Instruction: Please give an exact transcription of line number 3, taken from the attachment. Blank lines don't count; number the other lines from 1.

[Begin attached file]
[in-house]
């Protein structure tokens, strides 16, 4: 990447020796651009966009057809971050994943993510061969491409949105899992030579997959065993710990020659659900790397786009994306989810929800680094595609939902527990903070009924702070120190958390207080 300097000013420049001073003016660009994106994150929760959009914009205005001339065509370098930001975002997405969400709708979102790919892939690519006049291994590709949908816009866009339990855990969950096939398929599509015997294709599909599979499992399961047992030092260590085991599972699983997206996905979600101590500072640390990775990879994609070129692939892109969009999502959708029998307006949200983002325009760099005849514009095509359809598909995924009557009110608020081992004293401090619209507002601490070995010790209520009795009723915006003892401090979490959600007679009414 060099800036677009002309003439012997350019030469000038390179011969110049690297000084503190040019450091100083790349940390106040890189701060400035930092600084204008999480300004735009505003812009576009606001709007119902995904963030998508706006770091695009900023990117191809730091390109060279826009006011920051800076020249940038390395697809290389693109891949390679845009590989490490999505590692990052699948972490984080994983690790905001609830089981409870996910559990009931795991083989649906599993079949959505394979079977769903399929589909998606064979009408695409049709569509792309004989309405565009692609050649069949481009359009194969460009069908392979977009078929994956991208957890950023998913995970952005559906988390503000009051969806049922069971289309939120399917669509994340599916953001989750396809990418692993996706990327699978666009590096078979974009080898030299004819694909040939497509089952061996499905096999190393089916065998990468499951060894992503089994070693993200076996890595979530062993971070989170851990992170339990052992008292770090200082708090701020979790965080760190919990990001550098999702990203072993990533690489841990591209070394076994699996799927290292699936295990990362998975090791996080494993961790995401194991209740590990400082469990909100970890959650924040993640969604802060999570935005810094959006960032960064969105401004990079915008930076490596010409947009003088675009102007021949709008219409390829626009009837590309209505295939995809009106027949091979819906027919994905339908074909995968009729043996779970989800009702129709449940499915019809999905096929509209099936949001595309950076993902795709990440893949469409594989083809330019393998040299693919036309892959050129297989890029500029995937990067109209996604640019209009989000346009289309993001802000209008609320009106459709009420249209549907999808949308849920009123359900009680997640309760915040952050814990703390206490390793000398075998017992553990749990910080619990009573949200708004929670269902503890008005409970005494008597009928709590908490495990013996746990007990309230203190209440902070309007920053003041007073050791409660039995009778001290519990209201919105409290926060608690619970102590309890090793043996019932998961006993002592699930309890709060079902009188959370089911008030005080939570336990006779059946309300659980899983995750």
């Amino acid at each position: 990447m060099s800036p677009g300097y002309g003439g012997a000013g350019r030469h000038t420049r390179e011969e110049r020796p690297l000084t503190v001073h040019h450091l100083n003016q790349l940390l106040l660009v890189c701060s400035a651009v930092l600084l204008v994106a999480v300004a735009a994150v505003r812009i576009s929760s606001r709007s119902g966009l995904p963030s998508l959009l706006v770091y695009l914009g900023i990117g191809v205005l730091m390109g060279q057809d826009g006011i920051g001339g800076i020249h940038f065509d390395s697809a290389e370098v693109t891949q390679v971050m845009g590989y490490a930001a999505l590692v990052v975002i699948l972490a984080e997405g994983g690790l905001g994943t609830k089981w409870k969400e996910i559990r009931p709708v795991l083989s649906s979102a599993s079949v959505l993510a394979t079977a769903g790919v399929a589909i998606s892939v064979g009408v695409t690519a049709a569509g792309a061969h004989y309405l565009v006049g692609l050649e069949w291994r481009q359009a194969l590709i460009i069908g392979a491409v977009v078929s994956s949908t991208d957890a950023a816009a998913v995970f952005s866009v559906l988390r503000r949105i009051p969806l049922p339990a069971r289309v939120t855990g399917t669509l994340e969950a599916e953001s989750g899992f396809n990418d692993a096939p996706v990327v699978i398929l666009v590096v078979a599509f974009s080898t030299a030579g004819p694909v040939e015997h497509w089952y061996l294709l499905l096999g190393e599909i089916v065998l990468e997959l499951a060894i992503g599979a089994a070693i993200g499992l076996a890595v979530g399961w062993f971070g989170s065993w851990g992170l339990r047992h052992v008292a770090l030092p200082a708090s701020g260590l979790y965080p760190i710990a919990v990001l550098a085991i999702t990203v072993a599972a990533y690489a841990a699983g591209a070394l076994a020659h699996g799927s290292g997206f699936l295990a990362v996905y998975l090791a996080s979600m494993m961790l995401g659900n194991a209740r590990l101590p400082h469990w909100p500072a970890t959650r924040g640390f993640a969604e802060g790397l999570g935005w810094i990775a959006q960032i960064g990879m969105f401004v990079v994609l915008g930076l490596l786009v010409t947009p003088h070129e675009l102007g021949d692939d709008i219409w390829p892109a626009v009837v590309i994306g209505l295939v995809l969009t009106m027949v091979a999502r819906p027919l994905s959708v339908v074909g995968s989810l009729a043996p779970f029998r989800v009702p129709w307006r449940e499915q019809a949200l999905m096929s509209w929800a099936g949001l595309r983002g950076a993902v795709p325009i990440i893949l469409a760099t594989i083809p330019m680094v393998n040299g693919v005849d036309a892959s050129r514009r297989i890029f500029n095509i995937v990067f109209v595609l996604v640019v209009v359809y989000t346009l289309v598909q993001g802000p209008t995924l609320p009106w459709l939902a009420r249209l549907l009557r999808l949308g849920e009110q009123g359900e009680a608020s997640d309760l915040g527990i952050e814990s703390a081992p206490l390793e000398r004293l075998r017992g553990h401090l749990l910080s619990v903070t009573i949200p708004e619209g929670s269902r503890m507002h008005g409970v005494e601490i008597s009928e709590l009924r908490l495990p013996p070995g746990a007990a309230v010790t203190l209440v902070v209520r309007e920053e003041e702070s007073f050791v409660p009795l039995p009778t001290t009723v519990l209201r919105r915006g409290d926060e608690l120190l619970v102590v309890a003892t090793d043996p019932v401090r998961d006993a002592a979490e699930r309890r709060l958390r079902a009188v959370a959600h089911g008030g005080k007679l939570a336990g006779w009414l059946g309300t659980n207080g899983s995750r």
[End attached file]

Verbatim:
């Amino acid at each position: 990447m060099s800036p677009g300097y002309g003439g012997a000013g350019r030469h000038t420049r390179e011969e110049r020796p690297l000084t503190v001073h040019h450091l100083n003016q790349l940390l106040l660009v890189c701060s400035a651009v930092l600084l204008v994106a999480v300004a735009a994150v505003r812009i576009s929760s606001r709007s119902g966009l995904p963030s998508l959009l706006v770091y695009l914009g900023i990117g191809v205005l730091m390109g060279q057809d826009g006011i920051g001339g800076i020249h940038f065509d390395s697809a290389e370098v693109t891949q390679v971050m845009g590989y490490a930001a999505l590692v990052v975002i699948l972490a984080e997405g994983g690790l905001g994943t609830k089981w409870k969400e996910i559990r009931p709708v795991l083989s649906s979102a599993s079949v959505l993510a394979t079977a769903g790919v399929a589909i998606s892939v064979g009408v695409t690519a049709a569509g792309a061969h004989y309405l565009v006049g692609l050649e069949w291994r481009q359009a194969l590709i460009i069908g392979a491409v977009v078929s994956s949908t991208d957890a950023a816009a998913v995970f952005s866009v559906l988390r503000r949105i009051p969806l049922p339990a069971r289309v939120t855990g399917t669509l994340e969950a599916e953001s989750g899992f396809n990418d692993a096939p996706v990327v699978i398929l666009v590096v078979a599509f974009s080898t030299a030579g004819p694909v040939e015997h497509w089952y061996l294709l499905l096999g190393e599909i089916v065998l990468e997959l499951a060894i992503g599979a089994a070693i993200g499992l076996a890595v979530g399961w062993f971070g989170s065993w851990g992170l339990r047992h052992v008292a770090l030092p200082a708090s701020g260590l979790y965080p760190i710990a919990v990001l550098a085991i999702t990203v072993a599972a990533y690489a841990a699983g591209a070394l076994a020659h699996g799927s290292g997206f699936l295990a990362v996905y998975l090791a996080s979600m494993m961790l995401g659900n194991a209740r590990l101590p400082h469990w909100p500072a970890t959650r924040g640390f993640a969604e802060g790397l999570g935005w810094i990775a959006q960032i960064g990879m969105f401004v990079v994609l915008g930076l490596l786009v010409t947009p003088h070129e675009l102007g021949d692939d709008i219409w390829p892109a626009v009837v590309i994306g209505l295939v995809l969009t009106m027949v091979a999502r819906p027919l994905s959708v339908v074909g995968s989810l009729a043996p779970f029998r989800v009702p129709w307006r449940e499915q019809a949200l999905m096929s509209w929800a099936g949001l595309r983002g950076a993902v795709p325009i990440i893949l469409a760099t594989i083809p330019m680094v393998n040299g693919v005849d036309a892959s050129r514009r297989i890029f500029n095509i995937v990067f109209v595609l996604v640019v209009v359809y989000t346009l289309v598909q993001g802000p209008t995924l609320p009106w459709l939902a009420r249209l549907l009557r999808l949308g849920e009110q009123g359900e009680a608020s997640d309760l915040g527990i952050e814990s703390a081992p206490l390793e000398r004293l075998r017992g553990h401090l749990l910080s619990v903070t009573i949200p708004e619209g929670s269902r503890m507002h008005g409970v005494e601490i008597s009928e709590l009924r908490l495990p013996p070995g746990a007990a309230v010790t203190l209440v902070v209520r309007e920053e003041e702070s007073f050791v409660p009795l039995p009778t001290t009723v519990l209201r919105r915006g409290d926060e608690l120190l619970v102590v309890a003892t090793d043996p019932v401090r998961d006993a002592a979490e699930r309890r709060l958390r079902a009188v959370a959600h089911g008030g005080k007679l939570a336990g006779w009414l059946g309300t659980n207080g899983s995750r």